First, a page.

It’s a two-for-one Scout’s Honor review day. Dan Fox of The Hardball Times and Dan Agonistes also posted his review of the book today. Dan is the clear leader in the best title award for this review: Baseball’s Hegelian Dialectic. Like Nate Silver and me, he has some problems with Shanks’s handling of Moneyball.
Shanks is clearly setting up a straw man when he says the A’s or any of the other Moneyballers actually view OBP as the overriding indicator of major-league success. I say this because Shanks states in the preface that he read the book, yet his attacks often resemble mere caricatures. Either he didn’t understand many of the arguments, or he chose to misrepresent them. He seems like an intelligent guy, so I can only conclude that he went with the latter approach, perhaps as a marketing ploy (hey, a stathead like me bought the book after all).
Dan’s piece is more than a review, and he says much more about the book than the snippet I provide. Check out his study on high-schooler versus college draftees. It’s fantastic.
Dan’s opinion reinforces my belief as to what the problem is with the book: it’s attack on Moneyball is not just misguided but wrong to a fault. If anything, it’s a distraction to whatever the debate has been. There has been some rumbling among Shanks’s loyal followers that the critiques of Scout’s Honor concentrate too much on the anti-moneyball portion of the book. Well, clearly you guys didn’t read either Moneyball or even purchase a copy of Scout’s Honor —just read the back cover. Shanks’ pot-shots at moneyballers riddle the book. For example, in Chapter 8 Shanks writes,
[Bobby] Cox, [Paul] Snyder, and [Stan] Kasten had all done their jobs according to what they believed the best way to build a winning team. Not through college player stats, not through pricey free-agent additions or by farm depleting trades, but by patience and home grown nurturing. The type of nurturing that was only possible from an organization that relied on instincts of sharp baseball minds and the focus on makeup over math.
This type of statement is quite familiar to anyone who has read the book. If that’s not directed at the moneyballers, then …well, you tell me what that is. And let’s not forget the description put out by the publisher on Amazon, which is similar to what’s written on the back cover:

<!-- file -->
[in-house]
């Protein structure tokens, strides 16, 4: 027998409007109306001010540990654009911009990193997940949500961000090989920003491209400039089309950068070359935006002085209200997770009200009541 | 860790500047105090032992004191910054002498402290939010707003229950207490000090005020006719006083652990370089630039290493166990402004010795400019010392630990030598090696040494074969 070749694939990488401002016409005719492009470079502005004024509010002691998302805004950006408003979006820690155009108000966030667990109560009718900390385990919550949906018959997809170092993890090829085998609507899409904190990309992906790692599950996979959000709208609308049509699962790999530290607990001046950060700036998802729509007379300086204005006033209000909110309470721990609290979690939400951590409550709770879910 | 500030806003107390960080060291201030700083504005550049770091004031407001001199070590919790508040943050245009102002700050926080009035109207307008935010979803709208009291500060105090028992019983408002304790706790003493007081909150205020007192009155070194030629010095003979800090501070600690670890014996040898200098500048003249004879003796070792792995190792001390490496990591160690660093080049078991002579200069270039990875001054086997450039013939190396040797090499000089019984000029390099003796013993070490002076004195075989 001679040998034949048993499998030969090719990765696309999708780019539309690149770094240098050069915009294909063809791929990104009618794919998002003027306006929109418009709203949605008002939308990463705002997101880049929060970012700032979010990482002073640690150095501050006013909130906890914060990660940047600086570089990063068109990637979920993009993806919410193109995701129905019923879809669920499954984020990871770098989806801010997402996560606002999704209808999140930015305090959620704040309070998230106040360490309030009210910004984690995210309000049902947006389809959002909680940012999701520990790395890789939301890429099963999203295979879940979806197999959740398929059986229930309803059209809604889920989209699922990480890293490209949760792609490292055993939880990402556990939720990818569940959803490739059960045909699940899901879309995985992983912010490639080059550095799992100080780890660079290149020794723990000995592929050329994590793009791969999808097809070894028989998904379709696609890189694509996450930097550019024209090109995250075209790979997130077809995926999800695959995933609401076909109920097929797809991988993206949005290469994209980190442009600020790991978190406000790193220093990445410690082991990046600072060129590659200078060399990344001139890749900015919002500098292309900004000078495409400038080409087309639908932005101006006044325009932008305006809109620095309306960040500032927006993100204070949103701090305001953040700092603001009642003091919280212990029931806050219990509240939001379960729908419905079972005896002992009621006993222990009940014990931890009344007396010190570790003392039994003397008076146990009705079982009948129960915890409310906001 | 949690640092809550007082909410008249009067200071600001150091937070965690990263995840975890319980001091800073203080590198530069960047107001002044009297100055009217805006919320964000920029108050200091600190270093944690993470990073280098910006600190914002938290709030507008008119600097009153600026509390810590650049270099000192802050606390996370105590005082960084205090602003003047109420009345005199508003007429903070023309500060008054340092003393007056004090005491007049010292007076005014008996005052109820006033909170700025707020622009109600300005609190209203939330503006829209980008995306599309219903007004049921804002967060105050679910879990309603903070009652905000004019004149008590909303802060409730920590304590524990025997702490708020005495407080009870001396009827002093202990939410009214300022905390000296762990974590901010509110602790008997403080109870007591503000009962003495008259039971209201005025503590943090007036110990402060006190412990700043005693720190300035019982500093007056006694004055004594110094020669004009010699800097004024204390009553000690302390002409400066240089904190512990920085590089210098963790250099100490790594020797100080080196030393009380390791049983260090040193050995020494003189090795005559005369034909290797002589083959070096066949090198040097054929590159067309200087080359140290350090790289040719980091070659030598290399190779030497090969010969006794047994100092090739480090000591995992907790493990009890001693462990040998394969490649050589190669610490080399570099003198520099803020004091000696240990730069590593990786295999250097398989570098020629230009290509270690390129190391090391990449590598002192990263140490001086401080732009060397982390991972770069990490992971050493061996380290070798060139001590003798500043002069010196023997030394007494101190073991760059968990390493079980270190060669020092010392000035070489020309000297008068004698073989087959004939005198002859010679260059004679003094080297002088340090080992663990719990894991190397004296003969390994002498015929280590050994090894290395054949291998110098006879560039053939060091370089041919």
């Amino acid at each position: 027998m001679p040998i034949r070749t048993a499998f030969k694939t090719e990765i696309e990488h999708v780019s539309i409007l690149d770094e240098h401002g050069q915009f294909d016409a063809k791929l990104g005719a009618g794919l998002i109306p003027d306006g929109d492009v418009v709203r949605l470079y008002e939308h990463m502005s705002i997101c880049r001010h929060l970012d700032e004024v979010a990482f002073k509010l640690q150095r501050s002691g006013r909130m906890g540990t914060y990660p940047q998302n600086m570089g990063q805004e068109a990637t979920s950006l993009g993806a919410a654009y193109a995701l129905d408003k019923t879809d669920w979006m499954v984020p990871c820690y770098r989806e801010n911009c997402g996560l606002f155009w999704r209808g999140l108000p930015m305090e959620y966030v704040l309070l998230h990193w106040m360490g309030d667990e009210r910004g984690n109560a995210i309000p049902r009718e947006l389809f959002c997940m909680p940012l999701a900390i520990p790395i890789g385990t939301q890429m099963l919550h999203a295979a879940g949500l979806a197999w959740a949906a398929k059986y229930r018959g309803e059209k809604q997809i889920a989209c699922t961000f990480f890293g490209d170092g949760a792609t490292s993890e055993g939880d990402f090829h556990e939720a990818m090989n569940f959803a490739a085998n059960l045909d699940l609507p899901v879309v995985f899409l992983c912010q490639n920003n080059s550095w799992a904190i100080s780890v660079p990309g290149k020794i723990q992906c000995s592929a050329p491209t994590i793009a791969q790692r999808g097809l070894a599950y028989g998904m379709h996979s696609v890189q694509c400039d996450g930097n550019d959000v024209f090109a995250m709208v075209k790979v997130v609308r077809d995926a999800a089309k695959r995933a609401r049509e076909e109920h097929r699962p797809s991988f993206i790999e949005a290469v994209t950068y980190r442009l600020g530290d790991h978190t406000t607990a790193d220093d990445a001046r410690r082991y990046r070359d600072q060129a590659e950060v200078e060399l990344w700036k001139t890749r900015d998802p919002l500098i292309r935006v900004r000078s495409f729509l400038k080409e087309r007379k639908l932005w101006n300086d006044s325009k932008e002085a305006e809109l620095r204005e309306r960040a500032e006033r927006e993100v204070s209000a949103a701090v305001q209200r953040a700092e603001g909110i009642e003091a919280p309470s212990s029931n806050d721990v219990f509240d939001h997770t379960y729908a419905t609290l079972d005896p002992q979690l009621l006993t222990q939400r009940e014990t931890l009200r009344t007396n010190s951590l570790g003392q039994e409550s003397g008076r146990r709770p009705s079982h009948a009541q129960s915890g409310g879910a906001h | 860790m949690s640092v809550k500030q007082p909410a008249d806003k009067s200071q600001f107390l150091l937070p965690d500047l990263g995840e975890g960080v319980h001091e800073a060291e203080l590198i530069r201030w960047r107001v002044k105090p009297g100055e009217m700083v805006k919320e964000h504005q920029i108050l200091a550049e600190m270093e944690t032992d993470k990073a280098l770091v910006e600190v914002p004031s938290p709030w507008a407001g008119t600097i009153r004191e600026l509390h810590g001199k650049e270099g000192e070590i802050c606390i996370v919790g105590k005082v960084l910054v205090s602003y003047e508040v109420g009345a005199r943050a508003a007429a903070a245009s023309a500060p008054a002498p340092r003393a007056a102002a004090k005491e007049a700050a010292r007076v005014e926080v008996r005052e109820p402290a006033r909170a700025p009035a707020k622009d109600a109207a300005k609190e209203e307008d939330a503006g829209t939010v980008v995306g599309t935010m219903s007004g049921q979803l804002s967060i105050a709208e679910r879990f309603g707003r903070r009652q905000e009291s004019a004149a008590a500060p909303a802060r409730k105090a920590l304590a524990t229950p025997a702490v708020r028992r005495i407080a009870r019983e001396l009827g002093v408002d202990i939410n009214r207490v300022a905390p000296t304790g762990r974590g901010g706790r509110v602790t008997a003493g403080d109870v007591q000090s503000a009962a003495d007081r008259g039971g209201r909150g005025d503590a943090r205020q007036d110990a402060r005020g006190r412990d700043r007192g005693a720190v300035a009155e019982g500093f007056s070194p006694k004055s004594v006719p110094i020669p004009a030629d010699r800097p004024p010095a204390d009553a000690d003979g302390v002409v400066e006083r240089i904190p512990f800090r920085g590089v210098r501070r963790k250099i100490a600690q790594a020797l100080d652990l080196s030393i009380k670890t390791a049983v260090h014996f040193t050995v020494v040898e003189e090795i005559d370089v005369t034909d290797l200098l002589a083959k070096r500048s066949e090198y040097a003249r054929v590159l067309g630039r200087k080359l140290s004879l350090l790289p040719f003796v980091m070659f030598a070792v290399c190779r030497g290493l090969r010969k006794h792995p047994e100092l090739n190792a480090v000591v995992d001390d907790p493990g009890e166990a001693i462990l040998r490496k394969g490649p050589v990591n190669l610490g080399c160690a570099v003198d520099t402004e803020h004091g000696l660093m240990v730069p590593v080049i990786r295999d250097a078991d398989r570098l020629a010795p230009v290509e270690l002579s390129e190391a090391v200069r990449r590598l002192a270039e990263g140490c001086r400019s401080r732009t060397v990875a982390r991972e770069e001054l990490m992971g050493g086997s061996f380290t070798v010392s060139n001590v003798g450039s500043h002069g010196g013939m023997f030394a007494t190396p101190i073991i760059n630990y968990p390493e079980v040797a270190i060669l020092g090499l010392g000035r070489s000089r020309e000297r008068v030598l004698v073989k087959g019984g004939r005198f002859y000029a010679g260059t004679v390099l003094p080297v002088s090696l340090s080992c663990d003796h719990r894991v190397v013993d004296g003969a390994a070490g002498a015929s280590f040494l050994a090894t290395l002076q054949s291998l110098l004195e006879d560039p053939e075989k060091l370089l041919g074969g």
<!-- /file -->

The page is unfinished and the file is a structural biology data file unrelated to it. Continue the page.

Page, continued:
Stats vs. Scouts. Math vs. Makeup. Computers vs. Commuters. College vs. High-School. The debate is a new one in baseball, and it has recently taken on a life of its own. Ever since Michael Lewis’ best-seller Moneyball arrived on the scene, and spurred by the recent World Series victory by the sabermetric advocate Boston Red Sox, the dispute about the best way to build a professional baseball team has raged out of control – until now. In this fascinating and insightful look into what criteria major and minor league baseball scouts use to determine talent, Scout’s Honor shines a bright light on the job done by ‘old-school’ scouts and their killer instincts. The author uses the success of the Atlanta Braves as the focal point for a mesmerizing investigation into the debate of stats versus scouts, and why, if it’s a successful franchise you’re after, there is no debate about the bravest way to build a winning team.
This book has many good qualities that have nothing to do with Moneyball, that is true. But it’s also true that the main focus and selling point of Scout’s Honor is a rebuttal of the book with the Braves as the backdrop. Shanks states as much in the preface. That’s what’s selling this book, not the recounting of the recent history of the Atlanta Braves. So, let’s please stop this kind of response to the critique of Scout’s Honor. If the publisher wants to release a second addition entitled, My Love Affair with the Braves, then you have a point. Believe me, it would be a better book if this had been the focus. But you can’t continue claim this to be a critique of Moneyball and complain by saying “but there’s more to this book than Moneyball,” when people point out those critiques are wrong. Have some guts and stand by your man, and at least purchase and read copies of both books if you want to comment.